• 3.1 Develop a street design policy and manual that integrates guidance and recommendations from existing modal plans and the Mobility and Urban Design Elements of the General Plan, and clearly articulates the City’s vision, priorities and practices around providing a multimodal transportation system that is safe, equitable, and inviting for people of all ages and abilities. Engage all relevant departments in this effort and provide training to relevant engineers once adopted.
  • 3.2 Update the City’s standard plans and development standards that dictate how streets are built to better align with recommended approaches from the Safe Streets Action Plan.
  • 3.4 Use both qualitative and quantitative data to identify high priority locations for safety projects near school zones, routes to schools, transit corridors, parks, and other youth-serving or older adult-serving facilities.
  • S.3 Continue to expand the City’s backbone bikeway networks identified in the Bicycle Master Plan.
  • S.4 Continue to implement “Gap Closure” projects identified in the Bicycle Master Pla
  • S.6 Create implementation schedule for CX3 Pedestrian Plan infrastructure projects
  • S.11 Pair major infrastructure changes and enforcement activities with messaging to communicate why traffic safety is important.
  • S.15 Analyze collision data, as well as speed and other data to make data-driven enforcement decisions.
  • S.21 Develop metrics to support evaluation of safety projects, including leading indicators such as operating speed and yielding behavior. Collect and geocode data before and after projects are completed.
  • S.23 Incorporate safety as a heavily weighted criterion with ADA in the CIP prioritization process and rename the “mobility” section in the CIP budget to “mobility and safety”
  • S.24 Incorporate potential safety projects into resurfacing projects by identifying these opportunities early when the resurfacing list is being prepared, projects are being scoped, and if applicable, the public is being engaged.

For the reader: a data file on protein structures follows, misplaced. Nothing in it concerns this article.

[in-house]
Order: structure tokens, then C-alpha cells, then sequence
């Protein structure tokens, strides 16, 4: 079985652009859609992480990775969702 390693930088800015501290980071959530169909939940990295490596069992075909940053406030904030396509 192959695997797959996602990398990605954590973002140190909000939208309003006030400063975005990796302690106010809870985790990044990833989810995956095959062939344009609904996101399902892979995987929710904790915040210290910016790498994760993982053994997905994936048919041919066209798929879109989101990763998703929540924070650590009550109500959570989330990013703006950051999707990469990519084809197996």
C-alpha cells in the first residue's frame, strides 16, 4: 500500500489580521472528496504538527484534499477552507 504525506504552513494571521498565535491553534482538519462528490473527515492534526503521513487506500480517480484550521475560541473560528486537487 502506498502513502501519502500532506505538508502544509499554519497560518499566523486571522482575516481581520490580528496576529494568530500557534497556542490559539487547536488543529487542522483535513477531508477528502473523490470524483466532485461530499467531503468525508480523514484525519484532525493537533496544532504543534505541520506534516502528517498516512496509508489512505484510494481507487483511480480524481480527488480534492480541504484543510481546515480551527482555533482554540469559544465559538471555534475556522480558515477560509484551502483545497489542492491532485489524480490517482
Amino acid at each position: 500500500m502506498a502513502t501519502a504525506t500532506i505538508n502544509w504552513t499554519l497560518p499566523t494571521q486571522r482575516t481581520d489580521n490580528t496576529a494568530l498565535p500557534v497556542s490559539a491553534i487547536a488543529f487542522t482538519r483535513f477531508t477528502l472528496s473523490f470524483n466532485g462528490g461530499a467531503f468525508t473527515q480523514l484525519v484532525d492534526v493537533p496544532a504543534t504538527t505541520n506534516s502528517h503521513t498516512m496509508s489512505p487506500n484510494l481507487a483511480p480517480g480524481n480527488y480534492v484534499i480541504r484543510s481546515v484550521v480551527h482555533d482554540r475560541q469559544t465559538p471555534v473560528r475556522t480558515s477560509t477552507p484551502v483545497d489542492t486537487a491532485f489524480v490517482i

For West Long Beach advocates, the road to getting, well, safer roads has been rough: Sidewalks at main arterials like Anaheim and Pacific Coast Highway that stretch over the Los Angeles River and 710 Freeway remain lacking width and protection for crossing east and west while Santa Fe remains the main pathway to go north and south in West Long Beach.

The virtual meeting—set to be presented in English with interpreters for Khmer, Spanish, and Tagalog speakers on hand—begins at 6PM on Thursday, Oct. 7. To register for the Zoom meeting, click here. For those using phones, you may also call 213-338-8477 and enter the meeting using the following ID: 998 6180 2751. Anyone wanting more information can contact the Public Works Department at or 562-570-6383.

Brian Addison
Brian Addison
Brian Addison has been a writer, editor, and photographer for more than a decade, covering everything from food and culture to transportation and housing. In 2015, he was named Journalist of the Year by the Los Angeles Press Club and has since garnered 25 nominations and three additional wins. In 2019, he was awarded the Food/Culture Critic of the Year across any platform at the National Arts & Entertainment Journalism Awards.